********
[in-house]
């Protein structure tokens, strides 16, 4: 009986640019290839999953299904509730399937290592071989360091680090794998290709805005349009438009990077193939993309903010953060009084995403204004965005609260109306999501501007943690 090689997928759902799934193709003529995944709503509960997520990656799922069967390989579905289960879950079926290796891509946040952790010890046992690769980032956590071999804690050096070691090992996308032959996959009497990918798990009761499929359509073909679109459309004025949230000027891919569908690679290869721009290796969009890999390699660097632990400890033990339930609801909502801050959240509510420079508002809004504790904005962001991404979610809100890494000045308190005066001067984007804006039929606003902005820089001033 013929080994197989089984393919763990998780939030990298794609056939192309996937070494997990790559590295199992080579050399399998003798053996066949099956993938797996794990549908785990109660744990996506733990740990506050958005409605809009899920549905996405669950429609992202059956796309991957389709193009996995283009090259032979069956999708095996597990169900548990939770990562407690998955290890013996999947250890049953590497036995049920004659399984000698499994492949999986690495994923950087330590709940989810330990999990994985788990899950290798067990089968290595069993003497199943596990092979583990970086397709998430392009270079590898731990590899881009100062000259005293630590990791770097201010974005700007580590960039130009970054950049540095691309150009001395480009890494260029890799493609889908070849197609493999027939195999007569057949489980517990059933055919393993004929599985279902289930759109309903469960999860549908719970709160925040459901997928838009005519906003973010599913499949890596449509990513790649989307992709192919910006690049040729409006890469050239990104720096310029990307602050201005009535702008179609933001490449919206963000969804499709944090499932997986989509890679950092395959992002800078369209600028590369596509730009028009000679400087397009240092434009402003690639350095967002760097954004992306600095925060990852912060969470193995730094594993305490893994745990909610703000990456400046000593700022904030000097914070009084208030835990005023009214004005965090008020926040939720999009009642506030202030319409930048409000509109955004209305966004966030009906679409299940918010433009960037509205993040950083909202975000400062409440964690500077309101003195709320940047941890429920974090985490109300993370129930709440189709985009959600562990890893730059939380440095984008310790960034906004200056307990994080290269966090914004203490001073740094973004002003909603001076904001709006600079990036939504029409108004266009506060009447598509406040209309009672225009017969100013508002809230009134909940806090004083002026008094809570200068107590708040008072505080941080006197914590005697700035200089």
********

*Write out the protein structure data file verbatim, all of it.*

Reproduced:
[in-house]
């Protein structure tokens, strides 16, 4: 009986640019290839999953299904509730399937290592071989360091680090794998290709805005349009438009990077193939993309903010953060009084995403204004965005609260109306999501501007943690 090689997928759902799934193709003529995944709503509960997520990656799922069967390989579905289960879950079926290796891509946040952790010890046992690769980032956590071999804690050096070691090992996308032959996959009497990918798990009761499929359509073909679109459309004025949230000027891919569908690679290869721009290796969009890999390699660097632990400890033990339930609801909502801050959240509510420079508002809004504790904005962001991404979610809100890494000045308190005066001067984007804006039929606003902005820089001033 013929080994197989089984393919763990998780939030990298794609056939192309996937070494997990790559590295199992080579050399399998003798053996066949099956993938797996794990549908785990109660744990996506733990740990506050958005409605809009899920549905996405669950429609992202059956796309991957389709193009996995283009090259032979069956999708095996597990169900548990939770990562407690998955290890013996999947250890049953590497036995049920004659399984000698499994492949999986690495994923950087330590709940989810330990999990994985788990899950290798067990089968290595069993003497199943596990092979583990970086397709998430392009270079590898731990590899881009100062000259005293630590990791770097201010974005700007580590960039130009970054950049540095691309150009001395480009890494260029890799493609889908070849197609493999027939195999007569057949489980517990059933055919393993004929599985279902289930759109309903469960999860549908719970709160925040459901997928838009005519906003973010599913499949890596449509990513790649989307992709192919910006690049040729409006890469050239990104720096310029990307602050201005009535702008179609933001490449919206963000969804499709944090499932997986989509890679950092395959992002800078369209600028590369596509730009028009000679400087397009240092434009402003690639350095967002760097954004992306600095925060990852912060969470193995730094594993305490893994745990909610703000990456400046000593700022904030000097914070009084208030835990005023009214004005965090008020926040939720999009009642506030202030319409930048409000509109955004209305966004966030009906679409299940918010433009960037509205993040950083909202975000400062409440964690500077309101003195709320940047941890429920974090985490109300993370129930709440189709985009959600562990890893730059939380440095984008310790960034906004200056307990994080290269966090914004203490001073740094973004002003909603001076904001709006600079990036939504029409108004266009506060009447598509406040209309009672225009017969100013508002809230009134909940806090004083002026008094809570200068107590708040008072505080941080006197914590005697700035200089």